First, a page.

Actual Zumo Motor Resolution?

The ZumoMotors lib uses a range of 0 to 400 for speed control.

Assuming we are using Timer1 and the 20Khz PWM, what does this translate to at the motor driver end of things? Is the effective voltage really divided up into 400 distinct levels? I’d assume there is some degree of slop and fluctuation inherent in the system.

Just curious, what is the practical resolution of the seed control?


In order to achieve an ultrasonic (20 kHz) PWM frequency, Timer 1 is configured to overflow at a count of 400, and the speed you set determines at which count the timer compare match generates the falling edge of the PWM duty cycle. So yes, the voltage is divided into 400 distinct levels (or 401, if you count 0). You can see the code that accomplishes this here: … Motors.cpp

I am not really sure how to address your “practical resolution” comment, though. You should be able to relatively smoothly vary the voltage on the motors, and how they respond will depend on the particulars of the motor and the chassis, and even current state of the system can have an effect (e.g. setting the motors to speed 100 from rest might not be enough to get them started, but you might be able to achieve speed 100 once the robot is moving). In general, you should not be surprised to see the performance of DC motors vary from unit to unit (e.g. putting the same voltage on both motors probably won’t result the robot driving straight; usually that requires calibration or closed-loop feedback).

- Ben

I was guessing it’s a question without a specific answer.

The reason I’m curious is that I’m tuning a PID controller and was wondering how effective adjusting a motor by 1/400th was really going to be. Not that that matters with PID as it is a feedback loop but I was wondering when the error gets down to adjusting the motors by only a few units (say between 1 and 5) then are those adjustments going to be lost in the noise?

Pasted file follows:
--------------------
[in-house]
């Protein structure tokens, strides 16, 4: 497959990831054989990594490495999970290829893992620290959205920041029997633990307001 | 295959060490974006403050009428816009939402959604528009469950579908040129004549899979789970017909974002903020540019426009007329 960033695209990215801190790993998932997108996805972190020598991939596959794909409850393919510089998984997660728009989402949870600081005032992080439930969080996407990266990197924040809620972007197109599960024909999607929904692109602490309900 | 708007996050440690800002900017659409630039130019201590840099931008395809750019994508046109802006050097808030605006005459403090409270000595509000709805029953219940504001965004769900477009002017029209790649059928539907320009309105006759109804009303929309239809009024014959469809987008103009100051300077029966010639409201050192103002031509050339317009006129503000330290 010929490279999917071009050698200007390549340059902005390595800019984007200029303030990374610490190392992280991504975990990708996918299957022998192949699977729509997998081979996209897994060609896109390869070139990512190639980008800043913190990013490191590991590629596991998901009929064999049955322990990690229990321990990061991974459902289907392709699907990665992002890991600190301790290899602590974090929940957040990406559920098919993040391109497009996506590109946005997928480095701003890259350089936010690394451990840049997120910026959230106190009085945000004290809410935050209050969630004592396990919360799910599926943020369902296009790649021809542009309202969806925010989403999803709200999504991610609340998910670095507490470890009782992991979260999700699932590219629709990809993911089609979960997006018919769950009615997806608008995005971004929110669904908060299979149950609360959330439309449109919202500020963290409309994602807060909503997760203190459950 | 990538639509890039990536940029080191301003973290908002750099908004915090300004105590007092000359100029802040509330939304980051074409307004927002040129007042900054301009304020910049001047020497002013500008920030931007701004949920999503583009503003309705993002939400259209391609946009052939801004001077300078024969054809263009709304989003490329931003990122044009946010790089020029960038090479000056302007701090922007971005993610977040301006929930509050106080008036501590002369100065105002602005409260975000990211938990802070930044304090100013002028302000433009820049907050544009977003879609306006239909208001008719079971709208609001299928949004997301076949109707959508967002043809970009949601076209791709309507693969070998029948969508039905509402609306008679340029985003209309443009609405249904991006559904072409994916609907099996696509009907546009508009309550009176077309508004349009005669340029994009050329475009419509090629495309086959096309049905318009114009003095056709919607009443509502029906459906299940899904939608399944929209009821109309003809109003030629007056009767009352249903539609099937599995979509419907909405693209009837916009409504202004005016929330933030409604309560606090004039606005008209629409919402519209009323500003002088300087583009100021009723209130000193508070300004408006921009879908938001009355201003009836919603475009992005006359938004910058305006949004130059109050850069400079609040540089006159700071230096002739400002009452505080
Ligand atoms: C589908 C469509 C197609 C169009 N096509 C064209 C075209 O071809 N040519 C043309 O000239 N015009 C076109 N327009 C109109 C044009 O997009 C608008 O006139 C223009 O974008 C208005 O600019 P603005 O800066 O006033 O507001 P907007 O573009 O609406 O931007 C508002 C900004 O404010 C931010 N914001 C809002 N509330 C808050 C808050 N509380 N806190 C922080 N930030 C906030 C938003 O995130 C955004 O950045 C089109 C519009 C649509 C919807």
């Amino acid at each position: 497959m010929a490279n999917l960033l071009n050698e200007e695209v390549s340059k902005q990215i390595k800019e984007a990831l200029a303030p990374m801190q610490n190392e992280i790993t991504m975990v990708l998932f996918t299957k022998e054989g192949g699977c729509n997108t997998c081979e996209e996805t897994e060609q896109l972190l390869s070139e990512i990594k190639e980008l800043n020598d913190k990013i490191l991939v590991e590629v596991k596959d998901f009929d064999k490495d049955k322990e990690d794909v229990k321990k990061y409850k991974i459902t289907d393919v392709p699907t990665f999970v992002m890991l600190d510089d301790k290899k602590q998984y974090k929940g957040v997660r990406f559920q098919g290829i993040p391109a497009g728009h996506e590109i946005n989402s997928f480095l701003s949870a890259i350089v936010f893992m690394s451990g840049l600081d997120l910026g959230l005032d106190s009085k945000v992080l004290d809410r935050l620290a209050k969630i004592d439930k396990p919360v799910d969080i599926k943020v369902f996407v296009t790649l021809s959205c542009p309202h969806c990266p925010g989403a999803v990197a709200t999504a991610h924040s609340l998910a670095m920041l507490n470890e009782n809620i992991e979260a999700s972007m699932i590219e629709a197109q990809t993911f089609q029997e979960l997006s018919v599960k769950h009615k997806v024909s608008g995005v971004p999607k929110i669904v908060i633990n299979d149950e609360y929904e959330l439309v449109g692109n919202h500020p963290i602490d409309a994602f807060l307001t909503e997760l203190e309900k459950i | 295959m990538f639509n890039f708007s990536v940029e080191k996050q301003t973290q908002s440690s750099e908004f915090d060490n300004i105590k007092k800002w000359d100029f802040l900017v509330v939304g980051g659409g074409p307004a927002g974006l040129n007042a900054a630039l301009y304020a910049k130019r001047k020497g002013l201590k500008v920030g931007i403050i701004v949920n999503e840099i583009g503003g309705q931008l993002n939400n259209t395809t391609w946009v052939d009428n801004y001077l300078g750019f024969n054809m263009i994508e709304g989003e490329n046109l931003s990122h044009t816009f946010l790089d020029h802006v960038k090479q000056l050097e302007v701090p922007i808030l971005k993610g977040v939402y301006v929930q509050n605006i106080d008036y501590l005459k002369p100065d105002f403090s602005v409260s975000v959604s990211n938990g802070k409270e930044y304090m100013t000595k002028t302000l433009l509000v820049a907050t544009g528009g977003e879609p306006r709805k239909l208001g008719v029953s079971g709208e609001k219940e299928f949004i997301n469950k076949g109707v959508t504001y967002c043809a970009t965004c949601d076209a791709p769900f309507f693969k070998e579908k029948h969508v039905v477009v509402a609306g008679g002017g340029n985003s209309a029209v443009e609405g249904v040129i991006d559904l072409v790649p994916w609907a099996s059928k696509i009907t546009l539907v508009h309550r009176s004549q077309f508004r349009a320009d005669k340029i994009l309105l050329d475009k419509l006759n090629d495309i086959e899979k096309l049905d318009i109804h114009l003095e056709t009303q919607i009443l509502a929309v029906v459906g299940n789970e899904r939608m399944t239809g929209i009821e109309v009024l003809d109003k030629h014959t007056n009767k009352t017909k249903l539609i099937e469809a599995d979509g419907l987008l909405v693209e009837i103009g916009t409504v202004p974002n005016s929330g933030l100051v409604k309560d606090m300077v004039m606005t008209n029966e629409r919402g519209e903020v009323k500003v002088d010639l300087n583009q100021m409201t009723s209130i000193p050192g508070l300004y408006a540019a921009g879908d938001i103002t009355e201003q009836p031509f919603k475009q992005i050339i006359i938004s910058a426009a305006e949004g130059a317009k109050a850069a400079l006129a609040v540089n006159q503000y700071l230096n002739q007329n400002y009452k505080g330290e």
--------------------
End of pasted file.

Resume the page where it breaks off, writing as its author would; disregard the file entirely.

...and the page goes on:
I guess the noise will become apparent as I collect data from the system. At first blush the noise looks minimal but I’ve only done a few runs so far.

It sounds like you are mostly just wondering if ~9-bit speed resolution is overkill, and it probably is. The main reason for having 400 speed levels is that it results in a 20 kHz PWM frequency when using Timer 1 on the Arduino; having more speeds would decrease the frequency and make it potentially audible without contributing much while having fewer speeds would make the frequency higher, which is also not desirable since that increases switching losses and makes the H-bridge MOSFET dead time more costly. I suspect you would not perceive a difference in performance between a robot with 9-bit speed resolution and one with 7-bit speed resolution (that doesn’t mean there isn’t a real difference, it just means it’s too small for you to notice just by watching and it might very well get lost in the noise if you were to try to measure it without an appropriate filter).

- Ben